Outrage as Brazilian football club signs convicted killer

Ross Houston
March 30, 2017

Brazil is one of the world's most violent countries.

Bruno, his lover and his ex-wife were among nine people charged with torturing and murdering Samudio, who had been trying to prove he had fathered her son.

Samudio had fallen pregnant with the married Bruno's child following a sexual encounter in 2009. "She was against abortion". Bruno claims to have "paid dearly" and undergone a "learning experience" in jail. "She went to the police about this". In June 2010, he kidnapped Samudio and her son after luring them into a auto with the promise of a settlement.

But it's not just campaigners for women's rights who are angry over this case.

Edson Moreira, a detective who investigated the case, said: 'His acts were nearly impossible to describe without breaking down - images from the worst nightmare you could imagine'. Samudio's body was never found.


In 2010, Brazilian soccer player Bruno Fernandes de Souza had his former girlfriend abducted, tortured, murdered, and fed to a pack of dogs.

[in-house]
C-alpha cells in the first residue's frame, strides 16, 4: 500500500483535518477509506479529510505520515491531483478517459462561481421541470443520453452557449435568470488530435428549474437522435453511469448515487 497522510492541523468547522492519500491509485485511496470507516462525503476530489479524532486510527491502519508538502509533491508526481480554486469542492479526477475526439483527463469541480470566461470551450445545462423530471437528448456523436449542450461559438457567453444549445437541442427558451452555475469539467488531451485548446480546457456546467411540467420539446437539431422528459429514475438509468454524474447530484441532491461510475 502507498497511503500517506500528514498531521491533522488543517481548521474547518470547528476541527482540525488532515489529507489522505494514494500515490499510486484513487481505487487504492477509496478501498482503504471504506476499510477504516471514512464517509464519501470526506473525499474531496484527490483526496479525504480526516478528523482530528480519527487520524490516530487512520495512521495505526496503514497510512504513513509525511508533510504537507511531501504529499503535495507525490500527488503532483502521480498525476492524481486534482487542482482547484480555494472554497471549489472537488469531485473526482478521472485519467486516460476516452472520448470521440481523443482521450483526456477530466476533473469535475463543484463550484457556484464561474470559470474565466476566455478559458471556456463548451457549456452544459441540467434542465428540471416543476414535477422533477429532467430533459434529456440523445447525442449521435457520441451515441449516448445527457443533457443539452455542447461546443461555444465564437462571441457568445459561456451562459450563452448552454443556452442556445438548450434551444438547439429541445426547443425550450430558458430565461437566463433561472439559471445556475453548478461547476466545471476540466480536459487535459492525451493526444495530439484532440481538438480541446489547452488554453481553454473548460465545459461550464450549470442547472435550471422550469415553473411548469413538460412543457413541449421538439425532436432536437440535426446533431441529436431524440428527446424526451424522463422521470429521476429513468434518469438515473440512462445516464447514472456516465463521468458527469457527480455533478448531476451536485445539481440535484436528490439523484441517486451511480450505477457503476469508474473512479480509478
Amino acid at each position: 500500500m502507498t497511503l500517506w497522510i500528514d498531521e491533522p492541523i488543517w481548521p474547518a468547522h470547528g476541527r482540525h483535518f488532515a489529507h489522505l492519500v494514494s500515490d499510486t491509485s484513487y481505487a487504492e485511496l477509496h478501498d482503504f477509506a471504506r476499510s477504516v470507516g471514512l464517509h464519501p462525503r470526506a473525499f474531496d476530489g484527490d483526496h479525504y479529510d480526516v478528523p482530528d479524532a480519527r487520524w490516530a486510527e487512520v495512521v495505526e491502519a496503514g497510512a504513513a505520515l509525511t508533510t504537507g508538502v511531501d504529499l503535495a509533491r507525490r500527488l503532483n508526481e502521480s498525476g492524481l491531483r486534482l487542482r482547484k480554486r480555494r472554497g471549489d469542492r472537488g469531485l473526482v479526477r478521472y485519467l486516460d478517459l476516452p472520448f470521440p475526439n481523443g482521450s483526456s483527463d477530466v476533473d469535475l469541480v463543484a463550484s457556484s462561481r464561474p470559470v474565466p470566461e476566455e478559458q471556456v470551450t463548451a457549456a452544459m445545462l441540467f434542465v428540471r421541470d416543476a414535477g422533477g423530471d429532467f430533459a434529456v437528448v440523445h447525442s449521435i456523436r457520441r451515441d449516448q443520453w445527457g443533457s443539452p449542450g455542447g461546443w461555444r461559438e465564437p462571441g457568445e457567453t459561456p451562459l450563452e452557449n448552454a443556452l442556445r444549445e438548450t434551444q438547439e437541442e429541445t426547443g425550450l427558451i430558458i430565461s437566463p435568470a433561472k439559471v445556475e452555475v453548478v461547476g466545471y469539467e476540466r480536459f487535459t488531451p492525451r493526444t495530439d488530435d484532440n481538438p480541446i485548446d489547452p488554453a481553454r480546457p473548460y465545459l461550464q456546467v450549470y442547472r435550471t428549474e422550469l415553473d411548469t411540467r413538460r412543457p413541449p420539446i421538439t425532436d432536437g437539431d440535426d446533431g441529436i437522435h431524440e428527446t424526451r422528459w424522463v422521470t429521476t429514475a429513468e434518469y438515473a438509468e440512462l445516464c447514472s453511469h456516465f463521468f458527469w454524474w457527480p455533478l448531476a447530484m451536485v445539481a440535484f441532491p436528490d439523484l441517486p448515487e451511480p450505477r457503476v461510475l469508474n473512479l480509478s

At his trial, the footballer admitted to knowing that Ms Samudio had been strangled and her remains fed to dogs but denied ordering the killing.

Bruno was released after serving about four years of his sentence.

But when asked by a journalist at his unveiling if he set a good example to children watching, Bruno gave the question short shrift before swiftly moving on.

Three backers have dropped the club and the biggest sponsor, a holding company called Gois and Silva, warned that it would also pull out unless Bruno is barred.


And petitions against the deal are circulating with many fans declaring they will stop supporting the controversial club. De Souza, widely known as just Bruno, only served seven years out of a 22-year sentence, and reportedly other clubs also tried to sign him as soon as he was released. The club released a statement, trying to spin the signing as a benevolent move created to help the rehabilitation of a former inmate, yet they neglected to mention the victim or the fact that Bruno pleaded guilty.

"It seems baffling that while his appeal is in train Bruno should be out there playing football, apparently without resistance".

"This is a barbaric crime", former Brazilian president Dilma Rousseff said in 2010, according to The Guardian, following Bruno's arrest.

The teams' fans are also anxious about the fact that their team might lose its television rights as Bruno still has two thirds of his sentence to serve.


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